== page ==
TURRET (30mm) – [AGW] – 10 – Low power, low penetration, inaccurate in auto mode, this is the cheapest and slowest way to get anything done in Carrier Command 2. SEALs armed with this tend to die a lot before getting much done, unless manually piloted.

AIRCRAFT CHAINGUN – [AGW, AAW] – 4 – Aircraft can use these both to strafe ground targets and dogfight other aircraft. Rotors perform better at ground strafing runs, fighter drones perform better at dogfighting. Uses 20mm ammo.

TURRET (CIWS) – [AAW, CIWS, AGW, ASW] – 2 – A true multipurpose tool, this gun can do it all faster and better than the 30mm, be it killing ground units, actually being able to hit air, or even shooting at ships if you have no better options. You only get 2 at the start, do not lose these. Uses 20mm ammo.

TURRET (IR MISSILE)/MISSILE ARRAY – [AGW] – 2 – A missile rack that you can mount on ground units to use as rocket artillery. Same as aircraft IR missiles, tends to ignore target lock and get shot down by CIWS.

FLARE LAUNCHER – [Countermeasure] – 8 – Used by vehicles to attempt to confuse IR missiles. Keyword is ‘attempt’, because it usually fails to work and your vehicle dies anyway, so don’t expect this to be a reliable way to avoid missile fire.


ASSORTED CAMERAS – [Observation and target ID] – Can be mounted on vehicles to see things and make support calls. The only one you really care about is GIMBAL CAMERA which is used by air. Ground units make for poor observers, but they can do it in a pinch (such as if you lost all your planes).

FUEL TANK (AIRCRAFT) – [Observation and target ID] – 2 – Mount these on your observer plane to extend the amount of time it can stay in the air before needing to refuel. Can also be used for long-range scouting missions.

Virus Module – [Island Capture] – 24 – The module used by ground vehicles to capture islands. 24 should be far more than enough to last you the whole campaign.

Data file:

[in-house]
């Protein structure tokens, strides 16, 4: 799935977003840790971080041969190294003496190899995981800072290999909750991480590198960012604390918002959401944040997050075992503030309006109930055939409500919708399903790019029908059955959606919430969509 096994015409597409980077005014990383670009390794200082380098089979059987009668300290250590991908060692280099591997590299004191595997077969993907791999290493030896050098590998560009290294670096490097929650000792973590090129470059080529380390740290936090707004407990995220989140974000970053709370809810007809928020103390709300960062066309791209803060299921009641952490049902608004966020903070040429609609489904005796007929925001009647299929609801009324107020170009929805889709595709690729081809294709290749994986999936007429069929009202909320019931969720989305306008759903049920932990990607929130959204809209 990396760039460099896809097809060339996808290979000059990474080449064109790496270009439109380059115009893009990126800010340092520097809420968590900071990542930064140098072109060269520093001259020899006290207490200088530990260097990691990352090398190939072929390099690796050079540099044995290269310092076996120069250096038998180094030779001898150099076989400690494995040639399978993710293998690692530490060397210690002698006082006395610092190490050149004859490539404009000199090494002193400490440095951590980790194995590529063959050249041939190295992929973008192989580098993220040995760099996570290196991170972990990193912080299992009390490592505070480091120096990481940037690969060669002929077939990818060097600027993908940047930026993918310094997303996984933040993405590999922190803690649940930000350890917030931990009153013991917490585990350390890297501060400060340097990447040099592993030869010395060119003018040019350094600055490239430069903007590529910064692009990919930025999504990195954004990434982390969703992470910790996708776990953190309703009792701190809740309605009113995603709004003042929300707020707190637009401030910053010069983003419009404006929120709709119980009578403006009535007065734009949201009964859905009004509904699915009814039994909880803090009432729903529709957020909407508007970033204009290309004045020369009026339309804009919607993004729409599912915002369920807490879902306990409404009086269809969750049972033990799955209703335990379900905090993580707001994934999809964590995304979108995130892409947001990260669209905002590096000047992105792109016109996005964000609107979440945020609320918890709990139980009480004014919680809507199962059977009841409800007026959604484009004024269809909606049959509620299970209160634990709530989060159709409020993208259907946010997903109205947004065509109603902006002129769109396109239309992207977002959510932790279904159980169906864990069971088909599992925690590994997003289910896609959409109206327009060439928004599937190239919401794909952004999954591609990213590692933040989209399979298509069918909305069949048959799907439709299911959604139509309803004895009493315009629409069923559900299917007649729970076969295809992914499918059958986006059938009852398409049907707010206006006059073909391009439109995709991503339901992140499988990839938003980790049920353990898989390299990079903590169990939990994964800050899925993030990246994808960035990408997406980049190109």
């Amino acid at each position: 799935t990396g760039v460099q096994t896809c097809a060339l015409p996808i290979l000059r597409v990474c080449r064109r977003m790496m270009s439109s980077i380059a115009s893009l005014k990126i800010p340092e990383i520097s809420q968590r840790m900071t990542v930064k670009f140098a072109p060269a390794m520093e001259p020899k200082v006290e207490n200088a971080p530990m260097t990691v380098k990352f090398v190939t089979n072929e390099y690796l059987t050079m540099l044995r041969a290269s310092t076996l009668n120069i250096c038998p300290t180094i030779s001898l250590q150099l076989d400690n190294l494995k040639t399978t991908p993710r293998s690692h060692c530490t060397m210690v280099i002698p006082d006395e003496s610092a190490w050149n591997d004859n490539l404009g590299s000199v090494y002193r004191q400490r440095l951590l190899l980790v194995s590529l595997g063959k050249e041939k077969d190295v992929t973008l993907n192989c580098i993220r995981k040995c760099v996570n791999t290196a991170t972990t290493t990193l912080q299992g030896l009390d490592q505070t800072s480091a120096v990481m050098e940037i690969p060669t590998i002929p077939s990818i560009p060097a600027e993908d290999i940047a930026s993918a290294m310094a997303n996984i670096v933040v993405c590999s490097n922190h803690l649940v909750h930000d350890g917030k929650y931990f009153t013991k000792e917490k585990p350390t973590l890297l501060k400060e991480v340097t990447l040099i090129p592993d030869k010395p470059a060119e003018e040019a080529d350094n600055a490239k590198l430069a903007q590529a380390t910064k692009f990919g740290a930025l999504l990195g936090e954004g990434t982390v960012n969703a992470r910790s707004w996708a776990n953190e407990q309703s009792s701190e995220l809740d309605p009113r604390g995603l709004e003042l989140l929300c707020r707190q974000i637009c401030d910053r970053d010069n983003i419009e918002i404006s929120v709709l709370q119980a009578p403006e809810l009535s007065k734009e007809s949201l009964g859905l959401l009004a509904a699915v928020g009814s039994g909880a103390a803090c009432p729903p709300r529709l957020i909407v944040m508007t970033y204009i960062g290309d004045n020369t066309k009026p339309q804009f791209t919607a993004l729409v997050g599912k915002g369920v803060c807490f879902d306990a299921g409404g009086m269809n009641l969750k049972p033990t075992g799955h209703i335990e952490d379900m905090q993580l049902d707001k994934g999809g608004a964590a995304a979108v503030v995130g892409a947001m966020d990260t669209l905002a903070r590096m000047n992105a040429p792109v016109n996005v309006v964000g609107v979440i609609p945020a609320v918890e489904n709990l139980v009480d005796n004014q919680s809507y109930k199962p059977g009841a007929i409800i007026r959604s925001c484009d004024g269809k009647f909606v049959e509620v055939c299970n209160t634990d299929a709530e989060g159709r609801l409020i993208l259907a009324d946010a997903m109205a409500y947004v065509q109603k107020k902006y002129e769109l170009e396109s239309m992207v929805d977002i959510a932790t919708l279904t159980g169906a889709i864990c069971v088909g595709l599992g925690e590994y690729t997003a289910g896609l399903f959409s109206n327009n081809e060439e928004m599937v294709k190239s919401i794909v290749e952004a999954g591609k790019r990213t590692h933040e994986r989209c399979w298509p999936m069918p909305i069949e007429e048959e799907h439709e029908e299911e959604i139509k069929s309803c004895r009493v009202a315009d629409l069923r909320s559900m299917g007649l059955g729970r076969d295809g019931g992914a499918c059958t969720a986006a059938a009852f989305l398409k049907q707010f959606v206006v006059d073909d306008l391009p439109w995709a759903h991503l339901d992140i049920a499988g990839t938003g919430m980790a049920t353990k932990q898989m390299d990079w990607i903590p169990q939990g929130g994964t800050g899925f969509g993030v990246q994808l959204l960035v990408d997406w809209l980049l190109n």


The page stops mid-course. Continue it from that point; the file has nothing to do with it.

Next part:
SEAL – [Surface Chassis] – 6 – The fastest, but also unarmoured ground unit that can run basic ground tasks. Not ideal for combat.

WALRUS – [Surface Chassis] – 2 – Medium ground unit. Has armour, and can take a fair amount of 30mm hits. These are your best candidates for sending into fights. Will still die vs. 40mm turrets.

RAZORBILL – [Air Chassis, Helicopter] – 4 – Small helicopter that works as a basic weapon platform for IR missiles, aircraft chaingun strafing runs, or perhaps even torpedoes. Can’t mount observer cameras. Beware that chaingun strafing forces the heli to descend into enemy CIWS range and subsequently die. Has trouble landing on the carrier in rough weather.

ALBATROSS – [Air Chassis, Fixed-Wing Plane] – 4 – Extremely versatile aircraft, the most important feature of which is the observer camera slot, which enables effective use of all fire support weapons. Can use most aircraft weapons, but unless you can manufacture more, it’s best not to risk them in combat.

Layered Attack Method

Now that we know what tools we have at our disposal, we need to apply them effectively to threats that stand between us and that red flashing radio tower.

Defences of the enemy island can be subdivided into 4 layers:

  • LAYER 0 – Enemy intelligence
  • LAYER 1 – Enemy sea units
  • LAYER 2 – Enemy air units
  • LAYER 3 – Enemy CIWS units and turrets
  • LAYER 4 – Enemy ground units and gun turrets

In order to execute an effective attack and capture an enemy island with minimal losses, it is important to eliminate these layers sequentially until no threats remain. Each layer provides protection to the next layer, and together they form a puzzle with its own angles and weaknesses that you can exploit.

LAYER 0 – Enemy intelligence
Before attacking any island, you must gather data on enemy forces from a safe distance.
First, approach the island until the light sources are visible. Use the viewing scope and radar data to identify the general nature of threats:

  • Small, white headlights are ground units.
  • Runway lights indicate capacity to launch aircraft on islands of level 2 and above.
  • Ship lights indicate a sea presence, guaranteed on level 3 and above – 2 small lights are corvettes, 4 lights with a tower are destroyers.

In the presence of enemy ships and/or aircraft, it is best to delay launching observer craft until LAYER 1 and LAYER 2 are eliminated.

LAYER 1 – Enemy sea units
The first layer of enemy defense is the most lethal – enemy ships are equipped with a full package of weapons including CIWS, AA missiles, torpedoes, and ship guns. They can easily eliminate your aircraft, as well as your carrier, if you are not careful.
The best way to remove enemy sea units is by using torpedoes. As mentioned in the equipment list, use the viewing scope to get the bearing, load the appropriate side of torpedo tubes, and fire torpedoes until the enemy sea units are eliminated. Destroyers will take 2 torpedoes, corvettes only 1.